Foreign vessels as well as those of United States registry were then fast adopting radio telegraphy. No provision for intercommunication with vessels of different nationality existed. Briefly, radio communication up to 1912 was entirely unorganized. The problems presented by the increase in stations and the attitude of competing interests grew so menacing, that the Government found it imperative to interfere in order to protect its military signalling, and to gain some control over commercial traffic. Accordingly, an "Act to Regulate Radio Communication" was introduced and in due course of time became a law, in 1912. Among the various important provisions in this act was an article requiring all stations to intercommunicate regardless of the radio system employed. It was further provided that every radio transmitting station must be licensed by the Secretary of Commerce, and be operated only by operators examined and licensed by him. Certain technical limitations were placed on such stations, and in order that the law might be enforced, it was necessary to create a force of inspectors who would personally inspect each such station. It was found desirable to have these inspectors conduct examinations to determine the qualifications of an applicant for a radio operator license. Nine radio districts were established, with headquarters in the important industrial center nearest the central part of the district.

WHERE   THE   INSPECTORS   ARE

THESE nine districts, with some slight changes of headquarters as demanded by varying conditions, are the same to-day. The present headquarters offices are located in New York City, Boston, Baltimore, Atlanta, New Orleans, San Francisco, Seattle, Chicago, and Detroit. A radio inspector, who was required to be a highly skilled technician, was assigned to each office, and in a few instances, assistants were also provided where the duties were extremely heavy, such as at New York. A Chief Radio Inspector, with offices in Washington, presided over the nine districts, and still does. He acts under the direction of the Secretary of Commerce, through the Commissioner of Navigation.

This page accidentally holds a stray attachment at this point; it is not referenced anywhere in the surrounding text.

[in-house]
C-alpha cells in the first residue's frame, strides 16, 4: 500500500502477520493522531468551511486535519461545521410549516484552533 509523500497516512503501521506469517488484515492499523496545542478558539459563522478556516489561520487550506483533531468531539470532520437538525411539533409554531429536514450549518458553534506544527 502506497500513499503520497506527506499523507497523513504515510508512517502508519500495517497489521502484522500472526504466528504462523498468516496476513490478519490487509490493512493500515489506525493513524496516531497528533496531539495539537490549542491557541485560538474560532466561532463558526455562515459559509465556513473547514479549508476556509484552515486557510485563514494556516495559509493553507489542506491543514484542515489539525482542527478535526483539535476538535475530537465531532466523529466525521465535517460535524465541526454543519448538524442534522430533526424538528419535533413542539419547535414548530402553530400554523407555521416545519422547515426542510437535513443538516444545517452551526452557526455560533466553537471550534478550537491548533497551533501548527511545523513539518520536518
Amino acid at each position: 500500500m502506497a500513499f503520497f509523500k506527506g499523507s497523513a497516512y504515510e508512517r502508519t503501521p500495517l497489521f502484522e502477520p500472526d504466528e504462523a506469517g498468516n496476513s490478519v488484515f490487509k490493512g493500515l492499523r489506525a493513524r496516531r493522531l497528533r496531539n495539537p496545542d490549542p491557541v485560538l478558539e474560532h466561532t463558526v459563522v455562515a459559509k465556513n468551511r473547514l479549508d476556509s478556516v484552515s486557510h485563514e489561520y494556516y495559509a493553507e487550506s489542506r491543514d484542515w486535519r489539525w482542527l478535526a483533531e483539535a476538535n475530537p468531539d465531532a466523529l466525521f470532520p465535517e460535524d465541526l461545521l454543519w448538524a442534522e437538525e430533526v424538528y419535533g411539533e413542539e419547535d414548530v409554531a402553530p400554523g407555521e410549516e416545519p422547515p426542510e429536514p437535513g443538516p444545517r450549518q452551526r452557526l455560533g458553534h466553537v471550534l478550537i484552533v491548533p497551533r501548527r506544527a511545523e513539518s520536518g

inspecting SS Maracaibo

EVERY   RADIO   STATION   ABOARD   SHIP

Has regularly to be inspected by the radio service of the Department of Commerce. The inspector checks the wavelength adjustment of the transmitter, and tests the storage batteries which furnish auxiliary power in case of accident to the ship's generators. He also tests the telephone from the radio room to the bridge. At practically all ports of entry in this country, the Department of Commerce inspects each ship each trip it makes into that port. This service alone would keep a large inspecting staff busy, but in addition to ship inspection, the inspectors have to inspect amateur stations of a certain grade, commercial shore stations, broadcasting stations, conduct license examinations for amateur and commercial operators, and investigate violations of the radio laws. The ship being inspected is SS Maracaibo

    At the time of the formation of this branch of the Government service, a radio inspector's duties were to inspect each radio transmitting station in his district periodically; hold frequent radio operator license examinations and conduct periodic examinations in the larger cities throughout district. In 1913 but comparatively few shore stations existed, and not many vessels carried radio apparatus. Since he had a consequently small number of embryo operators to examine, a radio inspectors' duties were not arduous.